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Blast off!

Peter Ferrie, Frédéric Perriot, Péter Ször
Virus Bulletin, September 2003, pp.10-11
ISSN 0956-9979
September 2003

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Peter Ferrie, Frédéric Perriot, Péter Ször
Symantec Security Response, USA

On 11 August 2003 - the same day it was completed - a 6176-byte-long UPX-compressed bug started to invade the world using a recent vulnerability described in Microsoft's MS03-26 security bulletin. Even Windows Server 2003 was affected by this vulnerability. Patches were made available by Microsoft, but on this occasion there was only a short delay between the announcement of the vulnerability and the appearance of the worm that exploited it.

Users of Windows XP had a chance to get the patch applied automatically via Windows Automatic Updates. However, the same cannot be said for the Windows 2000 platforms, where users would need to pay closer attention to the update procedures.

All systems go

The first thing Win32/Blaster does when it runs on a system is to create a value `windows auto update' in the `HKLM/.../Run' registry key, pointing to the bare file name `msblast.exe' (for variant .A). This relies on the assumption that the executable has ended up in a directory that Windows searches by default, which is usually the case.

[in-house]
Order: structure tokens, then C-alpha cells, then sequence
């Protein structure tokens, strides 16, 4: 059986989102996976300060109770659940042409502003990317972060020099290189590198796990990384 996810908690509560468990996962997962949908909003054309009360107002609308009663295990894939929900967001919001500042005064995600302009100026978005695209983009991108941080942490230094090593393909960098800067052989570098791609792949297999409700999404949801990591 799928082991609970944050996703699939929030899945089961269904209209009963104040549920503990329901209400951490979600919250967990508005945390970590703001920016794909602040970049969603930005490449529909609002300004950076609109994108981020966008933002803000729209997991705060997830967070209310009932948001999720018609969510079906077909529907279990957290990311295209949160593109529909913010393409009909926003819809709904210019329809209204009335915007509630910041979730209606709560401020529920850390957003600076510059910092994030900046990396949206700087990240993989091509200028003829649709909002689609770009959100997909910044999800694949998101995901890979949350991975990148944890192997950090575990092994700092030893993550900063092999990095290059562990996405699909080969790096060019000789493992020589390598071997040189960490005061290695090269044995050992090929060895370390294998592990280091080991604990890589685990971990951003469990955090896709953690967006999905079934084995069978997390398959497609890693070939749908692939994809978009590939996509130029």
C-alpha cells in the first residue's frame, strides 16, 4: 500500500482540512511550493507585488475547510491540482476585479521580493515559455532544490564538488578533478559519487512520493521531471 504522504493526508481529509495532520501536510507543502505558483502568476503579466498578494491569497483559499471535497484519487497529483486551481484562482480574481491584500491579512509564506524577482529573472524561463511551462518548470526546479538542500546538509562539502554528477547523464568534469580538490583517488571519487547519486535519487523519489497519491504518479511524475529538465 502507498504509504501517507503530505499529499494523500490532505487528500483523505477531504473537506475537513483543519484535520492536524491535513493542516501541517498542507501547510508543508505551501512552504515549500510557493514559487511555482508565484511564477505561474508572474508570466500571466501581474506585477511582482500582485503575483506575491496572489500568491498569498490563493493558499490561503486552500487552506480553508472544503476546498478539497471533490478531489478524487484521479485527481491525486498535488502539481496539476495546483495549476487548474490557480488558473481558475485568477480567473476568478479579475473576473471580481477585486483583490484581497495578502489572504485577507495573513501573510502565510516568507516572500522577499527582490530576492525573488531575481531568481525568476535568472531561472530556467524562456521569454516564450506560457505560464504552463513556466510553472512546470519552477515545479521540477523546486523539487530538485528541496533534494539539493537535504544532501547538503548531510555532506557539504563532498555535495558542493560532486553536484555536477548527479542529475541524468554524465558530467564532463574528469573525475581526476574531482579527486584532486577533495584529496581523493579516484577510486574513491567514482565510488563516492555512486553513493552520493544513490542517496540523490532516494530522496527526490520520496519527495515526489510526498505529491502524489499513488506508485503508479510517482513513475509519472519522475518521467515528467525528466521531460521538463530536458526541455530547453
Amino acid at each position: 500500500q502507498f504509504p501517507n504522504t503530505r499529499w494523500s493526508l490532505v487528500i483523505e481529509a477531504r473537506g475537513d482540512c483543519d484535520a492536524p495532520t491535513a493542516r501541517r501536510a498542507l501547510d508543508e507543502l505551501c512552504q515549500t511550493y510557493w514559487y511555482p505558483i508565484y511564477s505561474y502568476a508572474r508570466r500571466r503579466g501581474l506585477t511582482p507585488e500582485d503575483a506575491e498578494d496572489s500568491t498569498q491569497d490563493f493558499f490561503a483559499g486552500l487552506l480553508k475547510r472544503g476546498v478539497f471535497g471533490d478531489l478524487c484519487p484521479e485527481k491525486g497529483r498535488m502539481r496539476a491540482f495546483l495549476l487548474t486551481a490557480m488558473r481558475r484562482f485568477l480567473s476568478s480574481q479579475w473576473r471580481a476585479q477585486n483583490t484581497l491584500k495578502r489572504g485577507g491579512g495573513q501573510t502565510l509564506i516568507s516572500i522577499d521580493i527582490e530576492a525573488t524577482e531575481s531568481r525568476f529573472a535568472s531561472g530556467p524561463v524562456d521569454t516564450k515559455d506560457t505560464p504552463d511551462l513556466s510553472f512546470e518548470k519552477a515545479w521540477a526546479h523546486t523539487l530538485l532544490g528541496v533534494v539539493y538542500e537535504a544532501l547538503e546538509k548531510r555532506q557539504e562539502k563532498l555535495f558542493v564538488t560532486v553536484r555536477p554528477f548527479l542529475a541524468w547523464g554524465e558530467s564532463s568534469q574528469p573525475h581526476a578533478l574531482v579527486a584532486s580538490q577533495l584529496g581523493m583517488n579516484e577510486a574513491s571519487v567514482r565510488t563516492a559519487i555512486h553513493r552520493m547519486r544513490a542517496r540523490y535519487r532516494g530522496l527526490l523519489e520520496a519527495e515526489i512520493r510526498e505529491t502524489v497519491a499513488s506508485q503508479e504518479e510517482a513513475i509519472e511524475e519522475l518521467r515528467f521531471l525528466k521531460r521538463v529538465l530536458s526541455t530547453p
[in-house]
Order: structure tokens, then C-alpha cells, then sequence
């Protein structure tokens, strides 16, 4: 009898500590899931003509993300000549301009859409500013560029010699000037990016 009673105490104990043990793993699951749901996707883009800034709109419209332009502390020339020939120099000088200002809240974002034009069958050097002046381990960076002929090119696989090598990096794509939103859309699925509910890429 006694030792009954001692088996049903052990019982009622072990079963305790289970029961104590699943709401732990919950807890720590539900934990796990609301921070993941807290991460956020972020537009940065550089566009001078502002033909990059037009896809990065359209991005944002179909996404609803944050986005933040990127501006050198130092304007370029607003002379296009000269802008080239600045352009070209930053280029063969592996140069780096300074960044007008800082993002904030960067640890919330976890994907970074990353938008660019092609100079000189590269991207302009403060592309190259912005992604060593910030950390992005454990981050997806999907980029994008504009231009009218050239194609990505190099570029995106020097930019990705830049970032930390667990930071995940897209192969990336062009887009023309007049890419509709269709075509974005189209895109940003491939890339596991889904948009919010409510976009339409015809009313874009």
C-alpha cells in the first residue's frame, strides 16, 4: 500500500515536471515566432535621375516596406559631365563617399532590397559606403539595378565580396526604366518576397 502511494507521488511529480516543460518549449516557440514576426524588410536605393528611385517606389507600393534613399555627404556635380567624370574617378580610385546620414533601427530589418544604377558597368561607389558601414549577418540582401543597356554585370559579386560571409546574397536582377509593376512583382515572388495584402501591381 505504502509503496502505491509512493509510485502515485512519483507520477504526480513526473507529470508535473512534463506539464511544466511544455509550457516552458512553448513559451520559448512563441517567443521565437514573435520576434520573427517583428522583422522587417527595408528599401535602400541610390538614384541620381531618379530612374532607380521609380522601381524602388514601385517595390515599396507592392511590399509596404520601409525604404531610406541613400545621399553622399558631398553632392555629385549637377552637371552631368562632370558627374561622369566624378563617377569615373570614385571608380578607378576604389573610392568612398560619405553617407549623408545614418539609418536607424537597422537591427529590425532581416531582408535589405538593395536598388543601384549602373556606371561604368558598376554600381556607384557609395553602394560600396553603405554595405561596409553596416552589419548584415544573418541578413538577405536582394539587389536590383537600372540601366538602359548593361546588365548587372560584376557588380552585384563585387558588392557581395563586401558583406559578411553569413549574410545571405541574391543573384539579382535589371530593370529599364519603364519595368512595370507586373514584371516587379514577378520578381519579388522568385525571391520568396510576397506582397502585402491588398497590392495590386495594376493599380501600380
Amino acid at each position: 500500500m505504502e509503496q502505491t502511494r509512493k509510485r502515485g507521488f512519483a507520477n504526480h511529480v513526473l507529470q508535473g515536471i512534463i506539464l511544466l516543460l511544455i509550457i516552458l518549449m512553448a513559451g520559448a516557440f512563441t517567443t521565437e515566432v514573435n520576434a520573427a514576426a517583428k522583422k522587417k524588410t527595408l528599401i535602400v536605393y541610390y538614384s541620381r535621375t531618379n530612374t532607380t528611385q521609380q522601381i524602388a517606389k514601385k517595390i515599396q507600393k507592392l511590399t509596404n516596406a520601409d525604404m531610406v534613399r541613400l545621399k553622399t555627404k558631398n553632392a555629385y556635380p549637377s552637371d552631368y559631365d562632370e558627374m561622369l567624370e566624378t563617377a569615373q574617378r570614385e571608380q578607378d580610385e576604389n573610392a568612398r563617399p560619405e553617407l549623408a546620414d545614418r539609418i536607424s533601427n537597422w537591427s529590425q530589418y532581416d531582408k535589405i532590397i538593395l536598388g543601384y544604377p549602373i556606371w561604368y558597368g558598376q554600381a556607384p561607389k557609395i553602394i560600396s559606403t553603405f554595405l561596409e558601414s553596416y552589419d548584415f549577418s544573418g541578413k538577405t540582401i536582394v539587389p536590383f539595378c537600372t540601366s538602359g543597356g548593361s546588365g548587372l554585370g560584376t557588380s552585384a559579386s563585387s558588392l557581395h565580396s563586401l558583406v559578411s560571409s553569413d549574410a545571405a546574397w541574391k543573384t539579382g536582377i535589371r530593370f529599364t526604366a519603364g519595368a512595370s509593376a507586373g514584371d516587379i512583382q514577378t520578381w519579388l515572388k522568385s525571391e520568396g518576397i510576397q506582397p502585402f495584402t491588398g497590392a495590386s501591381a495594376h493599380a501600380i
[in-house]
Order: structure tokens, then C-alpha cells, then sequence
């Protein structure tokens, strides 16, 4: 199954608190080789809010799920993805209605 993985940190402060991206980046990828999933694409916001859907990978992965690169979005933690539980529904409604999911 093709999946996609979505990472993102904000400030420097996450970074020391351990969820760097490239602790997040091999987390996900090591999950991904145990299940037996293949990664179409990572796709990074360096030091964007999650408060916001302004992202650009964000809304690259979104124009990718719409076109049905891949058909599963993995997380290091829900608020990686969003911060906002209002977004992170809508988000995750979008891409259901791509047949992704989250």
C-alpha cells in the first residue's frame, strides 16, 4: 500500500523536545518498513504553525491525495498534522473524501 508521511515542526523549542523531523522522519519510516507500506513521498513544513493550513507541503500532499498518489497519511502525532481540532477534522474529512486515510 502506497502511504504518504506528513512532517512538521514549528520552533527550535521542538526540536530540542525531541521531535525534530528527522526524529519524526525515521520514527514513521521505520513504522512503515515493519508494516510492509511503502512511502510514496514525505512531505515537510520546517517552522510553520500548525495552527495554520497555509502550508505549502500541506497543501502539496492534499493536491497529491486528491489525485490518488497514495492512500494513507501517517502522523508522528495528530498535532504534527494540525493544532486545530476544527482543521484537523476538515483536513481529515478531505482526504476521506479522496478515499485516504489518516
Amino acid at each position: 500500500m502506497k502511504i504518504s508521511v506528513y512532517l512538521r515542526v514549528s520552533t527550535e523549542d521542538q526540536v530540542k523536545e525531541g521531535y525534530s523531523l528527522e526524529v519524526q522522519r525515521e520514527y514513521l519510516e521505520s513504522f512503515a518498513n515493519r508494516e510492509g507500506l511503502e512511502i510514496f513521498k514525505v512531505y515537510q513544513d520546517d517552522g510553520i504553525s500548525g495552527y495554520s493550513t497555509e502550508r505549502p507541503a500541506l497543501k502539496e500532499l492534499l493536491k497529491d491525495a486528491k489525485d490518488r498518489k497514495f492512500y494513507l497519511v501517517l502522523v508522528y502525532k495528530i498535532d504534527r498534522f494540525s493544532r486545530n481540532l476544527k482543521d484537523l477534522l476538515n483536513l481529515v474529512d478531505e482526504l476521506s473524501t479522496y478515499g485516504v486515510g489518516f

Then the worm attempts to create a mutex named `BILLY', and aborts if the mutex exists already, in order to avoid multiple instances of the worm running at the same time.

Win32/Blaster then waits for an active network connection, and starts searching for machines to infect.

SP4, SP3, SP2, SP1, ignition!

The target selection in Blaster is somewhat different from that found in CodeRed and Slammer. Sixty per cent of the time, Blaster will go after entirely random IP addresses, and the other 40 per cent of the time it will attack machines on the same class-B-sized network as the host, hoping to take over pools of vulnerable systems on the local area network.

The scanning for targets is linear (the target address is increased monotonically until it reaches the end of the IP space) and, in the case of a local attack, starts at or slightly below the class-C of the host.

The worm targets machines running Windows 2000 and Windows XP, and intentionally favours the exploitation of Windows XP machines (probably because the payload relies on the increased availability of raw sockets there - the requirement to be administrator was removed). Eighty per cent of the time, the exploit is tuned for Windows XP systems, the other 20 per cent for Windows 2000 systems. This selection is made only once, whenever the worm initializes.